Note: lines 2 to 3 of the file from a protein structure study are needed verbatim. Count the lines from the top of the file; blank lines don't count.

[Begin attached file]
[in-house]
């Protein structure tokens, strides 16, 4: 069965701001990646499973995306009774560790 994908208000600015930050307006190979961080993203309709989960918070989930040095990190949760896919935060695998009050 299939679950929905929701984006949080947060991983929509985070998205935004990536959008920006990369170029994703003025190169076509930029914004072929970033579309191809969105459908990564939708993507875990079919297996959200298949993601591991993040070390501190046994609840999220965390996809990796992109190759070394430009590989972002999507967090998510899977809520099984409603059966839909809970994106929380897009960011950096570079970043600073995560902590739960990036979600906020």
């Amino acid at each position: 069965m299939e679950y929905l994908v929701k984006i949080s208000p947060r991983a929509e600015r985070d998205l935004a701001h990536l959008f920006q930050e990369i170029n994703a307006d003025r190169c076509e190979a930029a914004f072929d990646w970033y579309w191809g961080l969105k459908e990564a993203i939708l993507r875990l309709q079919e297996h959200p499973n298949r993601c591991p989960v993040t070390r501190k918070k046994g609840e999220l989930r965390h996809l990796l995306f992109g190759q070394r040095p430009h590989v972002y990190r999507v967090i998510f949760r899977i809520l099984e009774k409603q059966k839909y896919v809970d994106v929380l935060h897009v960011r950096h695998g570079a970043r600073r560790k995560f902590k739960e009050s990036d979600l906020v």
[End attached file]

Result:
């Protein structure tokens, strides 16, 4: 069965701001990646499973995306009774560790 994908208000600015930050307006190979961080993203309709989960918070989930040095990190949760896919935060695998009050 299939679950929905929701984006949080947060991983929509985070998205935004990536959008920006990369170029994703003025190169076509930029914004072929970033579309191809969105459908990564939708993507875990079919297996959200298949993601591991993040070390501190046994609840999220965390996809990796992109190759070394430009590989972002999507967090998510899977809520099984409603059966839909809970994106929380897009960011950096570079970043600073995560902590739960990036979600906020």
């Amino acid at each position: 069965m299939e679950y929905l994908v929701k984006i949080s208000p947060r991983a929509e600015r985070d998205l935004a701001h990536l959008f920006q930050e990369i170029n994703a307006d003025r190169c076509e190979a930029a914004f072929d990646w970033y579309w191809g961080l969105k459908e990564a993203i939708l993507r875990l309709q079919e297996h959200p499973n298949r993601c591991p989960v993040t070390r501190k918070k046994g609840e999220l989930r965390h996809l990796l995306f992109g190759q070394r040095p430009h590989v972002y990190r999507v967090i998510f949760r899977i809520l099984e009774k409603q059966k839909y896919v809970d994106v929380l935060h897009v960011r950096h695998g570079a970043r600073r560790k995560f902590k739960e009050s990036d979600l906020v």